The Firefox sandboxing innovation confines the browser from the operating system in a way to block web attacks from using a vulnerability in the browser engine and its logical functions to attack the underlying OS, place malware on the filesystem, or remove local files.
Chrome has regularly run inside a sandbox. Initially, Firefox ran only a few plugins inside a sandbox such as Flash, DRM, and other multimedia encoding plugins.
In 2016, Firefox accepted support for running in multiple processes. Mozilla engineers split the browser UI method from the web page rendering operations.
The latter got a sandbox, which Mozilla updated with every release. Because Windows and Linux are diverse operating systems and most of the Firefox user base is on Windows, Mozilla focused on improving the Firefox sandbox for Windows first.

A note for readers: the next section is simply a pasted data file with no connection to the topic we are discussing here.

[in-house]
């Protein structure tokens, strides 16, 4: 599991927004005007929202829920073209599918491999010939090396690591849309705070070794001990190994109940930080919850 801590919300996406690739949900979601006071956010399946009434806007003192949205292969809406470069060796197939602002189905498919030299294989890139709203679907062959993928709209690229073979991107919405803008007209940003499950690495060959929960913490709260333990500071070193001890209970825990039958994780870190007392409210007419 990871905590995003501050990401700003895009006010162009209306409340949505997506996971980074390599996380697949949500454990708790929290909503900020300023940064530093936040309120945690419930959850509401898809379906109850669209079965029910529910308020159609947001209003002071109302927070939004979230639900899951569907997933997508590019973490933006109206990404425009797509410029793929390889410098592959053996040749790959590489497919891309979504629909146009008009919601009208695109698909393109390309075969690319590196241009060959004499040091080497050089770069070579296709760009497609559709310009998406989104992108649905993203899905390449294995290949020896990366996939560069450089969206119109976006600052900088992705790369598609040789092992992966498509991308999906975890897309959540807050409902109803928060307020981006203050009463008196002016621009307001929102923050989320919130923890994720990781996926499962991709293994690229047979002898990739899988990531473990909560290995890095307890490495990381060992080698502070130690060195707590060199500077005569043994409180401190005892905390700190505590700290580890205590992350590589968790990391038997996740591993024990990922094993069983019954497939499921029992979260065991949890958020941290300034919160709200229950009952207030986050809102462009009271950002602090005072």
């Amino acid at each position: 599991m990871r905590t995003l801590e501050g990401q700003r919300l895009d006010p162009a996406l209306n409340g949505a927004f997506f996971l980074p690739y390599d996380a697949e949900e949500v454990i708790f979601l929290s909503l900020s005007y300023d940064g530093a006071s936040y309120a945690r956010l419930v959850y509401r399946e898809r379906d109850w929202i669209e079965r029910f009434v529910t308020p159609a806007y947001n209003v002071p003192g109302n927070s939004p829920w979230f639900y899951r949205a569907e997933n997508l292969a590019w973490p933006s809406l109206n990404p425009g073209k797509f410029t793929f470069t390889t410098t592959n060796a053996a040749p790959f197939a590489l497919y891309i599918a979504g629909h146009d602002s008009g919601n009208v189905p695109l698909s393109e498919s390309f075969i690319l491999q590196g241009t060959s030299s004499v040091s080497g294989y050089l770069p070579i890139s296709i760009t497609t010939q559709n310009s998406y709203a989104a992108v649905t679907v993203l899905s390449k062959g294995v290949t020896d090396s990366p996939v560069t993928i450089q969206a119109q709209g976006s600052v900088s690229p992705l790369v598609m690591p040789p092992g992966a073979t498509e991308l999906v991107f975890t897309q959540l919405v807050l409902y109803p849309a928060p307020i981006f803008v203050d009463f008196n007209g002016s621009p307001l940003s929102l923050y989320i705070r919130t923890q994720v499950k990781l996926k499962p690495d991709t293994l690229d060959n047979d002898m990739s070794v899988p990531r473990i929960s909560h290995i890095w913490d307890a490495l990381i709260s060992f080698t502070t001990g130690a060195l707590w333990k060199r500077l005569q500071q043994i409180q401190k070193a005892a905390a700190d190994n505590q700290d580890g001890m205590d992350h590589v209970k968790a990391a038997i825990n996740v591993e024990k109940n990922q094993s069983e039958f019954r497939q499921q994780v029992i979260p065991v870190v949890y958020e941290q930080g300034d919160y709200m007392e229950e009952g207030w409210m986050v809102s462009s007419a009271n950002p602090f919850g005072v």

In Firefox 57, the Firefox sandbox point will receive improvements to put it on similar levels of protection as the Windows version.
Because Firefox is still intertwined with the GTK user interface, the Firefox web rendering process is still supported to read from the filesystem in various situations.
“Rather than delay the security changes till this is reworked, we’ve chosen to work around this by supporting a few very specific locations through,” Pascutto said.
“Due to the infinite configurability of Linux systems, it’s always welcome there will be cases where a non-regular setup can break things, and we’ve kept Firefox configurable, so you can at least help yourself if you’re so inclined,” the developer added.
The Firefox team has continued new parameters to the Firefox about: config configuration panel that Linux users can twitch in case some web pages don’t illustrate as they did before the user updated to Firefox 57.